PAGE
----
Data from Norwegian health registers from 2018 to 2021 show that the risk of contracting covid is not only reduced by vaccination. The risk of Long Covid if you get sick is also lower in people who have been vaccinated.

Vaccination protects against long Covid

Researchers have looked at Covid-19 data from 3.9 million Norwegians. The risk of getting long Covid after you first fell ill was 36 per cent lower in people who were vaccinated.

Researchers at the University of Oslo (UiO) have extracted data from Norwegian health registries from 2018 to 2021 for 2,364,651 vaccinated and 1,532,935 unvaccinated people. They were divided into four groups, based on age and whether they belonged to risk groups.

In all groups, it turned out that being vaccinated significantly reduced the risk of developing long Covid, with the total reduction of risk by 36 per cent.

“We can confirm how important vaccination is in preventing long Covid. We also confirm our previous international findings,” Professor Hedvig Nordeng from the University of Oslo’s Department of Pharmacy tells NTB.

Nordeng led the work on the analysis, which was recently published in the medical journal The Lancet Respiratory Medicine.

The research is part of a massive international collaboration to survey the effect of coronavirus vaccines. The Norwegian findings support and confirm similar investigations with data from over 20 million people from Great Britain, Spain and Estonia, according to the Nuffield Professors of Orthopaedic Surgery (NDORMS) at the University of Oxford.

Significant difference

Among those vaccinated who tested positive for Covid-19, 1,576 people had long Covid symptoms three to twelve months after the disease. The number of long Covid symptoms was twice as high among unvaccinated people: 2,922 people.

The Norwegian research also shows that there was a significantly lower risk of acute heart or lung complications after Covid if you were vaccinated beforehand.

About OMOP – a common international research standard

International cooperation allows participating countries to compare their findings, but it can only work if they use the same way of structuring and analysing the data.

The OMOP data model (Observational Medical Outcomes Partnership) has been developed by Observational Health Data Sciences and Informatics (OHDSI - pronounced "Odyssey")

OMOP makes it possible to compile data from very different sources and contributes to cooperation across countries with very different types of health data.

OMOP allows data to be analysed in the same way, without the need to physically move the data. This ensures safe handling of the health data, at the same time as allowing collaboration and analysis across organizational and geographical boundaries.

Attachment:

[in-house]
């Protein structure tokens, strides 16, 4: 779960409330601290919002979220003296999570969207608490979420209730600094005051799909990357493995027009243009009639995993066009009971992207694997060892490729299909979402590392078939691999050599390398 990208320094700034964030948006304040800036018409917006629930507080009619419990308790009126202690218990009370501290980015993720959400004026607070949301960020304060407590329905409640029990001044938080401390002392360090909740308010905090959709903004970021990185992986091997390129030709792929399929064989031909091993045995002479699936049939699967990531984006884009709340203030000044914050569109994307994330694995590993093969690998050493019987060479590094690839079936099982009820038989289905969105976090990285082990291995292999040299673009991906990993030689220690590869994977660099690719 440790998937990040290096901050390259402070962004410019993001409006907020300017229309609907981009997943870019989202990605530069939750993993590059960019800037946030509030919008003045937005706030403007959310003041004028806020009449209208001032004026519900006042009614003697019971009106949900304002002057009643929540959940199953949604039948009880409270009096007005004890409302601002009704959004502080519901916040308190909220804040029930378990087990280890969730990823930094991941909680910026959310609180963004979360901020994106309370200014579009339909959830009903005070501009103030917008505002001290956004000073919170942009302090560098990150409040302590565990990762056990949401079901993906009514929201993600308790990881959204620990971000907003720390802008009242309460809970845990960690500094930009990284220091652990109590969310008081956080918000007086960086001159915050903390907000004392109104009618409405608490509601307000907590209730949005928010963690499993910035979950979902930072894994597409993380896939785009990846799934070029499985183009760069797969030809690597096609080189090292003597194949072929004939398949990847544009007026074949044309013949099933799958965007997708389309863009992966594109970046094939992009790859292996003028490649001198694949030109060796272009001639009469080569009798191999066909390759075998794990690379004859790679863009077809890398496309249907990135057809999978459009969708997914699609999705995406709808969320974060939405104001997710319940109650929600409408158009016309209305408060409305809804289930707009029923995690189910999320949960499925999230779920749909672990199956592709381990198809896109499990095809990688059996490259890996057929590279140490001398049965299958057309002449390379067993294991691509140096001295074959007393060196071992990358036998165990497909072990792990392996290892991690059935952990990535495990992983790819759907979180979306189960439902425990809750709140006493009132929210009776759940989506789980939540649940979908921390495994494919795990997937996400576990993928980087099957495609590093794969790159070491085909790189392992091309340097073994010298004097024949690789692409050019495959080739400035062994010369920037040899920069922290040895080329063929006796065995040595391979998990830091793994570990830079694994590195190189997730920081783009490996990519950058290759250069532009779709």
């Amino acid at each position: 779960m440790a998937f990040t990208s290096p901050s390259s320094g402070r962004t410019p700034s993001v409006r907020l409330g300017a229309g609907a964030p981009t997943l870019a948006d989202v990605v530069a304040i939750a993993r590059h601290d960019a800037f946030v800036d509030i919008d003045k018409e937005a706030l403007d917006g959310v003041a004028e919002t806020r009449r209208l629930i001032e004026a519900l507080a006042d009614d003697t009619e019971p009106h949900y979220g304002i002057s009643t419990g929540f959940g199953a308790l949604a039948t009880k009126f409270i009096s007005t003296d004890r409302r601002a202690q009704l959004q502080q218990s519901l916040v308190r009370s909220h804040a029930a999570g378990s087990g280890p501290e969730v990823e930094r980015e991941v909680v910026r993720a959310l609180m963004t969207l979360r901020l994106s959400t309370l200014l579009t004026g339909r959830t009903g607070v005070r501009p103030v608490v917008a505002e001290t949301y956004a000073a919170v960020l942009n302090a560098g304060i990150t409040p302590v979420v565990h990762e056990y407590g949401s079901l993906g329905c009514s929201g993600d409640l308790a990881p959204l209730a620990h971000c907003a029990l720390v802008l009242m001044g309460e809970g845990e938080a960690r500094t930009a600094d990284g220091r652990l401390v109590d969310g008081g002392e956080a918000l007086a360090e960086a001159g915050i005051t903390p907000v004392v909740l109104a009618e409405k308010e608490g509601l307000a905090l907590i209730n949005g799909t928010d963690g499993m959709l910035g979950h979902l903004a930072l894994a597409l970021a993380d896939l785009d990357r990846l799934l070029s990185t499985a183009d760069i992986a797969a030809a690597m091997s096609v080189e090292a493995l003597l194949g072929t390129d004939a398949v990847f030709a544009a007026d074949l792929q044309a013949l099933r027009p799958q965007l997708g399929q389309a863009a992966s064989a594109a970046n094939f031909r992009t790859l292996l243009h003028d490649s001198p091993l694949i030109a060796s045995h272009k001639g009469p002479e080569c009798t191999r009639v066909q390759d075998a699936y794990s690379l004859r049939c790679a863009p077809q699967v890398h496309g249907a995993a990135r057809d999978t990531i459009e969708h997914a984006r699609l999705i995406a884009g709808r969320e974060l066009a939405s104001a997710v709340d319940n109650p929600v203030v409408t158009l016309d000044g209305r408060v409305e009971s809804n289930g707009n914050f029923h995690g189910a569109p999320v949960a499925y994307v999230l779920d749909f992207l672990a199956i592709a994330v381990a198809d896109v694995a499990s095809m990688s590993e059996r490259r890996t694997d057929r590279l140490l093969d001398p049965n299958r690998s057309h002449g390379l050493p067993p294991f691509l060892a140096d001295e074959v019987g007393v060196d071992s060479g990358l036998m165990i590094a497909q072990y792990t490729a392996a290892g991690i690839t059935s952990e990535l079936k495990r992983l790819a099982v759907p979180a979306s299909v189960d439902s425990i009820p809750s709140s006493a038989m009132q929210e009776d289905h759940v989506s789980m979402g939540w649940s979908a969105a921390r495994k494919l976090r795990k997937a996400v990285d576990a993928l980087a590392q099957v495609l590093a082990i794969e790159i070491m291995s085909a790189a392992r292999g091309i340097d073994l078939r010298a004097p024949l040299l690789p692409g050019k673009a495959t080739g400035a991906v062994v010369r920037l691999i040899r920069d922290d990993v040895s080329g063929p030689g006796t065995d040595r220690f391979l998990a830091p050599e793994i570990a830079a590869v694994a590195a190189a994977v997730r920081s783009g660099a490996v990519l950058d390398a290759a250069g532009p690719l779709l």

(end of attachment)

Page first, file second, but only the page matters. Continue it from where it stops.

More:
The results from initially different data sources in different countries are thus more comparable. The results will then be able to say something about if and how different risk factors explain differences– or whether factors have no effect at all.

A number of Norwegian health registries already use OMOP, such as the Cancer Registry of Norway.

Source: NTB

The findings applied regardless of which coronavirus vaccine had been taken. Vaccinated persons therefore not only have a lower risk of a serious course of Covid-19 if they become infected, they also have a lower risk of further side effects from the disease.

In the current study, where the aim was to see the extent to which vaccination affects risk, everyone used the same definition for long Covid. At least three months after the illness, the person must have at least one of the 25 symptoms that the World Health Organization (WHO) has linked to long Covid. These must also be symptoms that the person did not have before the illness.

Extremely exciting

The international collaboration to survey the effect of corona vaccines is based on the countries using a common data standard: the Observational Medical Outcomes Partnership (OMOP).

 “One of the things I have experienced as the most exciting in this work is that it shows how we can collaborate internationally. At the University of Oslo (UiO) we have now built a data analysis system and transformed Norwegian health data to the OMOP data standard. This means that we can verify findings from international research more quickly,” Nordeng says.

 “It is very important to understand the effectiveness of vaccines and medicines to prevent or reduce the severity of disease in the population. When studies are carried out, it is of fundamental importance that the research is transparent and publicly available, so that we can verify findings. Then we have to use common analysis standards and coding,” says the professor, who believes that such global research collaborations are the future.

The OMOP standard is now used by the European Medicines Agency (EMA) in the DARWIN EU "Data Analysis and Real-World Interrogation Network, in which Professor Nordeng is a participant.

“It has almost been a paradigm shift in how we work. When it is really urgent for society to get answers to questions about the safety or effectiveness of medicines and vaccines, it should not take three years, it should take three months,” she says.


Translated by Nancy Bazilchuk

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